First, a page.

The LP version of this production was the first to be distributed commercially, coming out in 1967 courtesy of the small Indian House enterprise of Taos, NM. The larger version of the cover photograph is worth the price of admission alone, but more importantly the album notes fill in many details not provided on the dinky cassette fold-in sold at powwows throughout the '70s and '80s. Neither release identifies the actual name of the powwow or drum circle group that performs these 18 selections, but once again the album provides more detail regarding individual responsibilities in what most likely was not just an ad hoc group. The entire credit for a fellow named Tony Isaacs, who did a job of great magnificence producing and recording the original 1967 session, seems to have gone the way of the Canadian goose on the cassette release, likewise the liner notes by Isaacs that actually identify this set of Ponca songs as being part of that tribe's Hetoshka tradition. Singers James Waters and Sylvester Warrior take on the important role of camp crier on this inspiring set of songs, musically initiating and introducing the Hetoshka meeting and then calling forth memorials to the great deeds of their ancestors. The drum sound is superb; the instrument sounds deep enough to prepare enough chili in to feed everyone involved, including Stella Yellow Horse.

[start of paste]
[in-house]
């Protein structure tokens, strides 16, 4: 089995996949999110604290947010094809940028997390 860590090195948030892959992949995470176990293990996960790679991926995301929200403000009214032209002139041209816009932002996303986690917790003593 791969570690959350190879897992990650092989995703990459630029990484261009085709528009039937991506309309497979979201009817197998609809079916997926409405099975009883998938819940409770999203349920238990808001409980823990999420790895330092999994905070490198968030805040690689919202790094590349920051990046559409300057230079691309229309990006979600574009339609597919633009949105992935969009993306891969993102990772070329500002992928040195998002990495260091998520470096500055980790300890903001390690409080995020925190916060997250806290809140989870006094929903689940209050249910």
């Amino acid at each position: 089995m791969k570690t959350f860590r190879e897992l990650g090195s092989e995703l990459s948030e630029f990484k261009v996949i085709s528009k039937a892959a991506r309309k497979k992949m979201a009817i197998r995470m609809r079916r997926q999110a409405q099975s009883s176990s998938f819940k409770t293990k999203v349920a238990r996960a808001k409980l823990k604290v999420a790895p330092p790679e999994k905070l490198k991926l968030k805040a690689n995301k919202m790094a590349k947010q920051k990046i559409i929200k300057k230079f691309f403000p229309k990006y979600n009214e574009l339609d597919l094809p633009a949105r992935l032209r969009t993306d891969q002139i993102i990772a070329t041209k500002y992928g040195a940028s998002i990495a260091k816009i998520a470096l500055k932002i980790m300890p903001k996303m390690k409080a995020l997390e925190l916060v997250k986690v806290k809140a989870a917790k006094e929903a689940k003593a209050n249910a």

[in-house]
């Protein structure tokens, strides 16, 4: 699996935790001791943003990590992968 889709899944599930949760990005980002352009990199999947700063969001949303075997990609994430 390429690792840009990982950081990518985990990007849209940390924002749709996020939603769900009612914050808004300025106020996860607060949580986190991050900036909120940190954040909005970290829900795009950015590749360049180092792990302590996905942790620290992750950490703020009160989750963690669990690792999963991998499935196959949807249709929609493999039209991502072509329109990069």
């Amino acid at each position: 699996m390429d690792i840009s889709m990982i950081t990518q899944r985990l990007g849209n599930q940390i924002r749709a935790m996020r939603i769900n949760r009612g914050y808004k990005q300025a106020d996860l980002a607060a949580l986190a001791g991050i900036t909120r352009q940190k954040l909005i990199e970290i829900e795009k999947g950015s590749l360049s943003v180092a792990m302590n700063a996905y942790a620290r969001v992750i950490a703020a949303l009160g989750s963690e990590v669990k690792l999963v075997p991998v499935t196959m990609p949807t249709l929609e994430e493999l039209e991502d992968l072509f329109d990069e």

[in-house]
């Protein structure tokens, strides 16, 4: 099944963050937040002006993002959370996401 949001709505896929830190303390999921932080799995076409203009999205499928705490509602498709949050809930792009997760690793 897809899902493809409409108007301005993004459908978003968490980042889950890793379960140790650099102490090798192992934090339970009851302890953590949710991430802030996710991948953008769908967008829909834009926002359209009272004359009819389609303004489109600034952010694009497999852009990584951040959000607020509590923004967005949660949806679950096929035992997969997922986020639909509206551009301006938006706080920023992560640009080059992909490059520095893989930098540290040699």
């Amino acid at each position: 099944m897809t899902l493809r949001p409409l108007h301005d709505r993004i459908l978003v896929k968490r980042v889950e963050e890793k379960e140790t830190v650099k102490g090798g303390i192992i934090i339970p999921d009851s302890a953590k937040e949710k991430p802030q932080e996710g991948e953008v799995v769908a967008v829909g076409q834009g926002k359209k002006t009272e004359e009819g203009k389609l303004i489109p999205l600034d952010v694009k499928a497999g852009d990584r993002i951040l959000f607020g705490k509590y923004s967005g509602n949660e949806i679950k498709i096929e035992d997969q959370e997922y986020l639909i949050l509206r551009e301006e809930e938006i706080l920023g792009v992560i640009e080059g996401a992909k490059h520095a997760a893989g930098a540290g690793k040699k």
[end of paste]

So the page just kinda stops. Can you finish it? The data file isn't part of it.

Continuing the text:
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AllMusic Review by Eugene Chadbourne